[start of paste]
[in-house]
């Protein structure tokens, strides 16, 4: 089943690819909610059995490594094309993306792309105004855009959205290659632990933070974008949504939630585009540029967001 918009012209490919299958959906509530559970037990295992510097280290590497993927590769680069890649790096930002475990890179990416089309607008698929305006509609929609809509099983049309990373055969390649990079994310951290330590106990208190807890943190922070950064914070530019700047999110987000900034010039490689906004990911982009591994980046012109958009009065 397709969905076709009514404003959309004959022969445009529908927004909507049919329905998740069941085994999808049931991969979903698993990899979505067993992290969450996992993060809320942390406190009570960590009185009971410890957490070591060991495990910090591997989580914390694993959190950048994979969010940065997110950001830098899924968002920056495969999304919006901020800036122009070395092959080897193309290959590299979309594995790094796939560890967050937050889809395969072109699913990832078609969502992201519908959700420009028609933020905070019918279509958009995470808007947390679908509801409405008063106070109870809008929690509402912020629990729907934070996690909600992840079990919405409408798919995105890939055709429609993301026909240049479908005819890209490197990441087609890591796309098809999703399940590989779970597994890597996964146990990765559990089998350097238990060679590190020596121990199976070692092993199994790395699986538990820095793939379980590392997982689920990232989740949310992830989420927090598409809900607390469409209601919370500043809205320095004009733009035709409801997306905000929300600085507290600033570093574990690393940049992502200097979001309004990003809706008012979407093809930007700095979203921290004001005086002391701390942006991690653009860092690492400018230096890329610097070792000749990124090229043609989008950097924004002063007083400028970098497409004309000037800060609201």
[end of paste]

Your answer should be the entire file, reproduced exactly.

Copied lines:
[in-house]
């Protein structure tokens, strides 16, 4: 089943690819909610059995490594094309993306792309105004855009959205290659632990933070974008949504939630585009540029967001 918009012209490919299958959906509530559970037990295992510097280290590497993927590769680069890649790096930002475990890179990416089309607008698929305006509609929609809509099983049309990373055969390649990079994310951290330590106990208190807890943190922070950064914070530019700047999110987000900034010039490689906004990911982009591994980046012109958009009065 397709969905076709009514404003959309004959022969445009529908927004909507049919329905998740069941085994999808049931991969979903698993990899979505067993992290969450996992993060809320942390406190009570960590009185009971410890957490070591060991495990910090591997989580914390694993959190950048994979969010940065997110950001830098899924968002920056495969999304919006901020800036122009070395092959080897193309290959590299979309594995790094796939560890967050937050889809395969072109699913990832078609969502992201519908959700420009028609933020905070019918279509958009995470808007947390679908509801409405008063106070109870809008929690509402912020629990729907934070996690909600992840079990919405409408798919995105890939055709429609993301026909240049479908005819890209490197990441087609890591796309098809999703399940590989779970597994890597996964146990990765559990089998350097238990060679590190020596121990199976070692092993199994790395699986538990820095793939379980590392997982689920990232989740949310992830989420927090598409809900607390469409209601919370500043809205320095004009733009035709409801997306905000929300600085507290600033570093574990690393940049992502200097979001309004990003809706008012979407093809930007700095979203921290004001005086002391701390942006991690653009860092690492400018230096890329610097070792000749990124090229043609989008950097924004002063007083400028970098497409004309000037800060609201």